Fast Response Snuffs Beeline Fire


Thanks to a fast response by several agencies, a forest fire four miles north of Payson along Highway 87 was snuffed out last night after reaching about two acres in size.

"It was a rapid response deal," Payson Ranger District spokesperson Gloria Alliger said. "As soon as it was called in, they were on it."

The Payson Fire Department, Forest Service firefighters and Tonto Helitack, the rapid-response helicopter unit stationed at the airport, all responded to the fire which was reported at about 5:30 p.m. Monday by passing motorists. The fire was contained by 10 p.m., but firefighters returned at 6 a.m. this morning for mop-up work.

"They'll be checking it for the next several days," Payson Fire Department Captain Rob Beery said.

While the cause of the blaze is still under investigation, Beery said its location on the east side of the highway makes a cigarette tossed from a car a strong possibility.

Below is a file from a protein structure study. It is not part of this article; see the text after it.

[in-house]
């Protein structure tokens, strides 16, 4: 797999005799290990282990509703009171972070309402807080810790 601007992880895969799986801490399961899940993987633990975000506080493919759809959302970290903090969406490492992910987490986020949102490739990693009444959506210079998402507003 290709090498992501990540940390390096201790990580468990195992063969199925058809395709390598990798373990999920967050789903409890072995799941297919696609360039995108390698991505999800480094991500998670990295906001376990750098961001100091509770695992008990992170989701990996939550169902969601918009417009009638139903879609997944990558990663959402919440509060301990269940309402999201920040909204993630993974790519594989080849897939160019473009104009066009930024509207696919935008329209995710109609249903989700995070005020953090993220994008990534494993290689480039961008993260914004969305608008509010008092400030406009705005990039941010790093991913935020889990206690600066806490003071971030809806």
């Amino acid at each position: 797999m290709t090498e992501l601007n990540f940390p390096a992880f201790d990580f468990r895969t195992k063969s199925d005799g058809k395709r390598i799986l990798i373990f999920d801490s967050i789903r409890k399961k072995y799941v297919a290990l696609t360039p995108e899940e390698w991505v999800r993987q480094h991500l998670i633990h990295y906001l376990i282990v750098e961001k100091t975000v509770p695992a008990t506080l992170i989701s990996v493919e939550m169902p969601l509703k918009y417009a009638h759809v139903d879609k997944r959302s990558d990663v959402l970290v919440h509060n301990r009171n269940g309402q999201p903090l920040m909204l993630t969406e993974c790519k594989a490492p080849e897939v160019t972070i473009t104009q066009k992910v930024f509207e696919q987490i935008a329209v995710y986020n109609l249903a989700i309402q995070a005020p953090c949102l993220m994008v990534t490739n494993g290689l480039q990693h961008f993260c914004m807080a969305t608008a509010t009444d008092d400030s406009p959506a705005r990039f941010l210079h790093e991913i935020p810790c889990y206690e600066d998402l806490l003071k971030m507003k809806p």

Payson Roundup reporter Max Foster, one of the first on the scene, said the fire was burning toward the highway and to the northeast. Foster said firefighters moved quickly to get a line around it.

According to Beery, the fire had the potential to be much worse than it was.

"If we hadn't caught it, it would have gone all the way to the top of the ridge and would have been 100 acres or so," he said. "There wasn't a whole lot of wind, but it was burning uphill."

While no structures were threatened, the community of East Verde Park was only a half-mile from the fire. Only one lane of Highway 87 remained open while firefighters fought the blaze.

Beery credited the rapid response mutual aid agreement between the Forest Service and the town for keeping the fire small.

"We've teamed up with the Forest Service this year," Beery said. "Any of their fires within five miles of town automatically get a first alarm response from us, and the same way with us. Whenever we have a first alarm, they send units to our fire. We're working hand in hand with them and it's working really good."

Beery said airpower was also a key factor in controlling the fire.

"All the resources really helped," he said. "They have two helicopters up at the airport and the SEAT -- the little single engine air tanker."

Tonto Helitack, an eight-person initial attack team, is one of 96 such units stationed throughout the United States.

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